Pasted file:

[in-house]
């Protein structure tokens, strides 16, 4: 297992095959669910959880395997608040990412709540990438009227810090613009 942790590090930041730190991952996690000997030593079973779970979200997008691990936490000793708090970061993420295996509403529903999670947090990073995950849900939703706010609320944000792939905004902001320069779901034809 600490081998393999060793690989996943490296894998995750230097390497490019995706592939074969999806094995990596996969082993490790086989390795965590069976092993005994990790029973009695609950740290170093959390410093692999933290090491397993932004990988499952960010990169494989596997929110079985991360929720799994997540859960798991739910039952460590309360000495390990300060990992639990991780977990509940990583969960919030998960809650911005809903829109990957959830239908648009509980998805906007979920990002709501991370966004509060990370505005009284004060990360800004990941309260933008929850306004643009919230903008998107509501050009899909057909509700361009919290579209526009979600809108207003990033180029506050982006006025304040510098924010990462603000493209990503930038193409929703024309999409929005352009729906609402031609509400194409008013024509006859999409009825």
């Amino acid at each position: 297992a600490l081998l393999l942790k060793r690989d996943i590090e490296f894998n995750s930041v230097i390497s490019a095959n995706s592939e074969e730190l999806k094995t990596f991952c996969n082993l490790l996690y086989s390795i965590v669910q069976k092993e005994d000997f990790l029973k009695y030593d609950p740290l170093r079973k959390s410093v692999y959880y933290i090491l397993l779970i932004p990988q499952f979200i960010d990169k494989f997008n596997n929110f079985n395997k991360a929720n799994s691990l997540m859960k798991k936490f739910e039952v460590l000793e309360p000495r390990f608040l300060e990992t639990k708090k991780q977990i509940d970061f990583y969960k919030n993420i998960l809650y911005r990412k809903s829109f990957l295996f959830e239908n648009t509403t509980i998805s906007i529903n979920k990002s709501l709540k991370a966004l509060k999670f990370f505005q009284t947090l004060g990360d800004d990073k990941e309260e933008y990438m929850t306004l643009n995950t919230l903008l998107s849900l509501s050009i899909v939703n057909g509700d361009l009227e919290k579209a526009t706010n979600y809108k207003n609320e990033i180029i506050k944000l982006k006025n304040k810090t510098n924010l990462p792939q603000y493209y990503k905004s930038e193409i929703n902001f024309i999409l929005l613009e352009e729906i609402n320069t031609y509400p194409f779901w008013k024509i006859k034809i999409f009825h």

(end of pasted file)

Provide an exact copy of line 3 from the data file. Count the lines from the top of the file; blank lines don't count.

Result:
């Amino acid at each position: 297992a600490l081998l393999l942790k060793r690989d996943i590090e490296f894998n995750s930041v230097i390497s490019a095959n995706s592939e074969e730190l999806k094995t990596f991952c996969n082993l490790l996690y086989s390795i965590v669910q069976k092993e005994d000997f990790l029973k009695y030593d609950p740290l170093r079973k959390s410093v692999y959880y933290i090491l397993l779970i932004p990988q499952f979200i960010d990169k494989f997008n596997n929110f079985n395997k991360a929720n799994s691990l997540m859960k798991k936490f739910e039952v460590l000793e309360p000495r390990f608040l300060e990992t639990k708090k991780q977990i509940d970061f990583y969960k919030n993420i998960l809650y911005r990412k809903s829109f990957l295996f959830e239908n648009t509403t509980i998805s906007i529903n979920k990002s709501l709540k991370a966004l509060k999670f990370f505005q009284t947090l004060g990360d800004d990073k990941e309260e933008y990438m929850t306004l643009n995950t919230l903008l998107s849900l509501s050009i899909v939703n057909g509700d361009l009227e919290k579209a526009t706010n979600y809108k207003n609320e990033i180029i506050k944000l982006k006025n304040k810090t510098n924010l990462p792939q603000y493209y990503k905004s930038e193409i929703n902001f024309i999409l929005l613009e352009e729906i609402n320069t031609y509400p194409f779901w008013k024509i006859k034809i999409f009825h």